#NowReading: Divide These by Saskia Hamilton

#NowReading: Divide These by Saskia Hamilton

One of the books I obsessively gathered amongst the stack I fished out when I discovered where the Harold Washington Library was hiding all the contemporary poetry (and here I thought they just weren’t getting with it!) was Divide These by Kaskia Hamilton. I was unfamiliar with this poet and randomly picked up her book in pursuits of exposing myself to poets I have yet to read. 

I did what I always do when trying to determine if a book is worth the potential late fees I will most likely accrue on my library card. I closed my eyes, flipped to a random page, began reading whatever poem was destined for me, and from there determined if the book in my hands would come to be a newfound love. Seeing as how I’m sitting here under my cozy covers and typing this blog, you can very well guess the outcome of my latest journey through the library stacks.

So, Divide These thus far: Dream-like. Phantom-ish. Real. Excitingly puzzling.

The first poem, “The Weight of the Inside of the Body,” is the welcome mat of the book. It does exactly what the title might imply and grounds me in what I am still not yet sure of. But I know that I know where I am although I don’t know exactly where I am, but wherever I am I am supposed to be here, ready, and standing before a doorway skirted with mists that will open up and invite me into its wonder and mystery. My curiosity will get the better of me and I will be fated to indulge that curiosity, enter in, and – .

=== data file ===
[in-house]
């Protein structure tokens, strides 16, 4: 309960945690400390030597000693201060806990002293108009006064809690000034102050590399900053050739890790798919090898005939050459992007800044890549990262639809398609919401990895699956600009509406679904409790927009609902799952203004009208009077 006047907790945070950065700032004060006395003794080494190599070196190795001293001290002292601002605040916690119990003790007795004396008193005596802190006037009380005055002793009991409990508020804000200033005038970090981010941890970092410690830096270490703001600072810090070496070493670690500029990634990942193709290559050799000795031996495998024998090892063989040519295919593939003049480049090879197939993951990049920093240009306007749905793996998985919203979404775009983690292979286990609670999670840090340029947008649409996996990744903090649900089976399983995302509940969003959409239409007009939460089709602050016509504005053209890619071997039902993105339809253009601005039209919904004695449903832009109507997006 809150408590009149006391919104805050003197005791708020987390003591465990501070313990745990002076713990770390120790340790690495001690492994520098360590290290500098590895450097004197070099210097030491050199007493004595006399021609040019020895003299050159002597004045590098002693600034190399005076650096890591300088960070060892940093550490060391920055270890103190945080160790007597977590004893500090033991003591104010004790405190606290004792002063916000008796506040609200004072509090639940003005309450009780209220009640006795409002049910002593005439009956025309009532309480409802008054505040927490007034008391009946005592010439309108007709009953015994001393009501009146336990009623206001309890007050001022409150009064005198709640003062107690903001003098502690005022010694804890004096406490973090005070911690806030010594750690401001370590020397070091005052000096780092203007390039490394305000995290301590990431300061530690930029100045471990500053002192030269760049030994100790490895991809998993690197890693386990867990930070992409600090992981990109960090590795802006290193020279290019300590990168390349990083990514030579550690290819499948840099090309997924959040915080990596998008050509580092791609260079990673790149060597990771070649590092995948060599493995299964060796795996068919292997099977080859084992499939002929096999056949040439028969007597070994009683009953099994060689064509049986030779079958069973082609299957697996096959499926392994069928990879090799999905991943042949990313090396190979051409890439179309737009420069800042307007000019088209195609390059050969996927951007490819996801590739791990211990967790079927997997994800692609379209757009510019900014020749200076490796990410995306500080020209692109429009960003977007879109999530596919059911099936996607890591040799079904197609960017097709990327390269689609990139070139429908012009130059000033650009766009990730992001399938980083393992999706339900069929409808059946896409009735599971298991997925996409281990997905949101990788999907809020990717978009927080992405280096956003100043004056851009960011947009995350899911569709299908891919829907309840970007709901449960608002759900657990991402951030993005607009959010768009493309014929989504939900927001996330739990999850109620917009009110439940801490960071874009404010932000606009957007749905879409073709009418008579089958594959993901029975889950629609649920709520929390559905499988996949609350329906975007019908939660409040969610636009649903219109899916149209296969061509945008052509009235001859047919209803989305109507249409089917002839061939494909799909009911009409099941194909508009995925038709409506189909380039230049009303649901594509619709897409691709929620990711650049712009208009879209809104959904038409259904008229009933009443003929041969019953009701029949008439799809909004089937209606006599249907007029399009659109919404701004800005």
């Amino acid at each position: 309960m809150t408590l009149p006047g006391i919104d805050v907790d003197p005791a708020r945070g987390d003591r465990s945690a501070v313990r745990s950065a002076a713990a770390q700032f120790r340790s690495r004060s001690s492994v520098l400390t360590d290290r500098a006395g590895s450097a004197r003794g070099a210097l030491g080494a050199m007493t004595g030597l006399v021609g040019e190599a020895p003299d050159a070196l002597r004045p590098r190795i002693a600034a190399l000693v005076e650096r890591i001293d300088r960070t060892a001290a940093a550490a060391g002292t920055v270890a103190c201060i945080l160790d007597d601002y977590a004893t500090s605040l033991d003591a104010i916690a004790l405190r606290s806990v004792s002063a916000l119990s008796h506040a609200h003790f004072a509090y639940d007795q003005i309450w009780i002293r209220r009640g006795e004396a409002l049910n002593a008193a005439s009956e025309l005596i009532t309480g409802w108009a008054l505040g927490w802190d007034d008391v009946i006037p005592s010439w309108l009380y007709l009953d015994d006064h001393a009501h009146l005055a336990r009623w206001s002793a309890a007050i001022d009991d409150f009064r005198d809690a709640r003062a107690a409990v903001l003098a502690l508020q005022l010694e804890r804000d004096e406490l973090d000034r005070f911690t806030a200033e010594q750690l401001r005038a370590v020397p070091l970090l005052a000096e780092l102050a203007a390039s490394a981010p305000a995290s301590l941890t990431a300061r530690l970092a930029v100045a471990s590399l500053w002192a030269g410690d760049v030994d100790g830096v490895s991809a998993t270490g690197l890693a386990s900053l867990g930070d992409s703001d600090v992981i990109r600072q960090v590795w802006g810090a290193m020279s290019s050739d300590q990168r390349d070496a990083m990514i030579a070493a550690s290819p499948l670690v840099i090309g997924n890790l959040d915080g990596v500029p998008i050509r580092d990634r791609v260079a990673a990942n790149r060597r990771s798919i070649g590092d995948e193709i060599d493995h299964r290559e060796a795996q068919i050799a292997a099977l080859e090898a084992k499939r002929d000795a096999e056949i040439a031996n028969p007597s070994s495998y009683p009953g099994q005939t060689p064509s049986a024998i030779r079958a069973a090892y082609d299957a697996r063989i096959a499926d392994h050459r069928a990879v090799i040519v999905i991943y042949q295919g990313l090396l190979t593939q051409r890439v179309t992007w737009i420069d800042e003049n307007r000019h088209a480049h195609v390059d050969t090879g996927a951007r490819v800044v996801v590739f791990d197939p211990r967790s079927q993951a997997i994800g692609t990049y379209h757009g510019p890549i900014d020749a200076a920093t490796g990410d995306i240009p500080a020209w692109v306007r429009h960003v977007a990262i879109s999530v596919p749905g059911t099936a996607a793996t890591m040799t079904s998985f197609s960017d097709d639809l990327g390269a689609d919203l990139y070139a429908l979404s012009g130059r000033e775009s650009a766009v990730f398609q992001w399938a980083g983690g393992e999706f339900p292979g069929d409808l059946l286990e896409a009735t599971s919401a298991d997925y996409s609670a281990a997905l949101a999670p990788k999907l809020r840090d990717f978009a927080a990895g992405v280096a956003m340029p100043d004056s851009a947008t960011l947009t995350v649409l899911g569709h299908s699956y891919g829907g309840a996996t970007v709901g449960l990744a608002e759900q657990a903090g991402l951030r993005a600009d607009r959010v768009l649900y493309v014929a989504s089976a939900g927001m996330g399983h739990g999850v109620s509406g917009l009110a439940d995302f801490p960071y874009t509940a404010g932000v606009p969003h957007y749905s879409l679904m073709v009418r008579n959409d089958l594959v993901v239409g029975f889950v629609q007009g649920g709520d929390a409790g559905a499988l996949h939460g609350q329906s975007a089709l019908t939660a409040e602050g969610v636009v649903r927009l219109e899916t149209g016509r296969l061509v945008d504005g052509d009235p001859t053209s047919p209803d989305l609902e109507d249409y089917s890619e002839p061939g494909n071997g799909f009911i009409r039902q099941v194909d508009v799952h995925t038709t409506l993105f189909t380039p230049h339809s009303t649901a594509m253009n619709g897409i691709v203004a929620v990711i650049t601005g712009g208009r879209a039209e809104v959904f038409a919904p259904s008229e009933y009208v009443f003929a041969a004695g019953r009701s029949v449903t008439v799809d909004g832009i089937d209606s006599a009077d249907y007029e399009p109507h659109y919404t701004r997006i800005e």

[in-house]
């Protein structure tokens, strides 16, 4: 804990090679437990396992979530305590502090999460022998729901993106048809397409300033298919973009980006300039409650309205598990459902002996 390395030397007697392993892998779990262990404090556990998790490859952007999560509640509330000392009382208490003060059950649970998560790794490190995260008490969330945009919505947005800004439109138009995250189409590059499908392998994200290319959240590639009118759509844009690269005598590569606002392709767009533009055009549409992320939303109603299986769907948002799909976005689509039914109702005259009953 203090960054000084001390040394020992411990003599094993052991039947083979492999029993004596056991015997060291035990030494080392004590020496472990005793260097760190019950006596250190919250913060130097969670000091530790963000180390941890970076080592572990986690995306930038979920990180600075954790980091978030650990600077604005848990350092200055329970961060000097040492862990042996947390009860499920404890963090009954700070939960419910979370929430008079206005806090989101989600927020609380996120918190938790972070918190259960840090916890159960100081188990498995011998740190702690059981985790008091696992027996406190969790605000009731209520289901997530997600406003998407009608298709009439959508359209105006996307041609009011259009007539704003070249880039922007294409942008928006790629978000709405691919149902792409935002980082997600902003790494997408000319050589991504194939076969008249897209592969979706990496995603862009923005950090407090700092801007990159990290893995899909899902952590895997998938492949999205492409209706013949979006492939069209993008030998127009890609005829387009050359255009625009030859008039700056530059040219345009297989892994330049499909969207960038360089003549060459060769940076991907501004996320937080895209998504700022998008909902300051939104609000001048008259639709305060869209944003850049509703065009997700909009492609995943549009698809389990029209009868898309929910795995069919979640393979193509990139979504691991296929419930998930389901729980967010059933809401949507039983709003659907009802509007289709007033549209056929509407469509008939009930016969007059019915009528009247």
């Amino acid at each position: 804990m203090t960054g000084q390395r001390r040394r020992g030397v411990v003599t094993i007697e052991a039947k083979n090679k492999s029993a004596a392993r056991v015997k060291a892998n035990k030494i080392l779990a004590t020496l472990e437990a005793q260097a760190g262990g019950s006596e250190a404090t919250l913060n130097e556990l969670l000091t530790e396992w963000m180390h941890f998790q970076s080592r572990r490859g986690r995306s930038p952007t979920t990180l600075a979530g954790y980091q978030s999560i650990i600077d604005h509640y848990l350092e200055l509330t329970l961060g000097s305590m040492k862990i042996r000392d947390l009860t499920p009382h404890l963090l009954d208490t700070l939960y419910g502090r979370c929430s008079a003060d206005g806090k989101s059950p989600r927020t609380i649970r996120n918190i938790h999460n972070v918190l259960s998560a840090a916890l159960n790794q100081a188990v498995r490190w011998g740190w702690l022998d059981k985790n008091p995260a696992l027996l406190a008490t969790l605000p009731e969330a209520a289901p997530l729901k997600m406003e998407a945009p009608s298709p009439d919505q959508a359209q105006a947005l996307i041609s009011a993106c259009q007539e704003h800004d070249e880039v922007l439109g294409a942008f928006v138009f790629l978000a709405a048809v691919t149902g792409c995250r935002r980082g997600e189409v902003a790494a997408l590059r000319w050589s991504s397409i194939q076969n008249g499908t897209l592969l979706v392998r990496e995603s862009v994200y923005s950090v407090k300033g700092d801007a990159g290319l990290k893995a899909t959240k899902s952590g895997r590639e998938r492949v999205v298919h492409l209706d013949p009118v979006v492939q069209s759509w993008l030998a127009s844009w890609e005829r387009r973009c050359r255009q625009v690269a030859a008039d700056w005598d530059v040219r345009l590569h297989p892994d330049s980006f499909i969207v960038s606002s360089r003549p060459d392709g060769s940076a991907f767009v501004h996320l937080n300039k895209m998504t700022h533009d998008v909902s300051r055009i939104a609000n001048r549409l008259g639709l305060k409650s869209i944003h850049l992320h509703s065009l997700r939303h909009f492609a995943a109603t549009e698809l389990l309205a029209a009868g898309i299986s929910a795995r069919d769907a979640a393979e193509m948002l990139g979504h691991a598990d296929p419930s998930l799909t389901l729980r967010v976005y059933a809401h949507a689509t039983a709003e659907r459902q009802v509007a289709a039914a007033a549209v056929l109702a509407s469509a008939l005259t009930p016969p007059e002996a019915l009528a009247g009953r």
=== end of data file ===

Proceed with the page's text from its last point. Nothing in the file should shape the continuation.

Yeah, it really is like that. And I love it!

What I love so far about these poems is that it is just enough abstraction and narrative. I do miss the days where poetry took some figuring out, some inspection and deconstruction to discover its meaning, and this book carries elements of that. Ed Roberson once said that while LANGUAGE poetry appears abstract in nature, there is always a thread that can be followed throughout the poem that serves as its spine, its trail of bread crumbs to guide you through. (Now, those may not be his exact words, but you get the gist.) Hamilton’s poems carry this disposition, but also provide us with images we can grab a hold of and call out by name. When you feel like you may be treading off the path, she pulls you back in and reminds you that you are anything but lost. 

Anyhoo, as I said, I’ve just begun reading it and will most likely have more to concrete ideas to share.  However, it’s late and I’ve started to ramble. I’ll be sure to tell you more as I read and actually post up some excerpts so that all of this will make more sense. 

Goodnight, Dear Friends.

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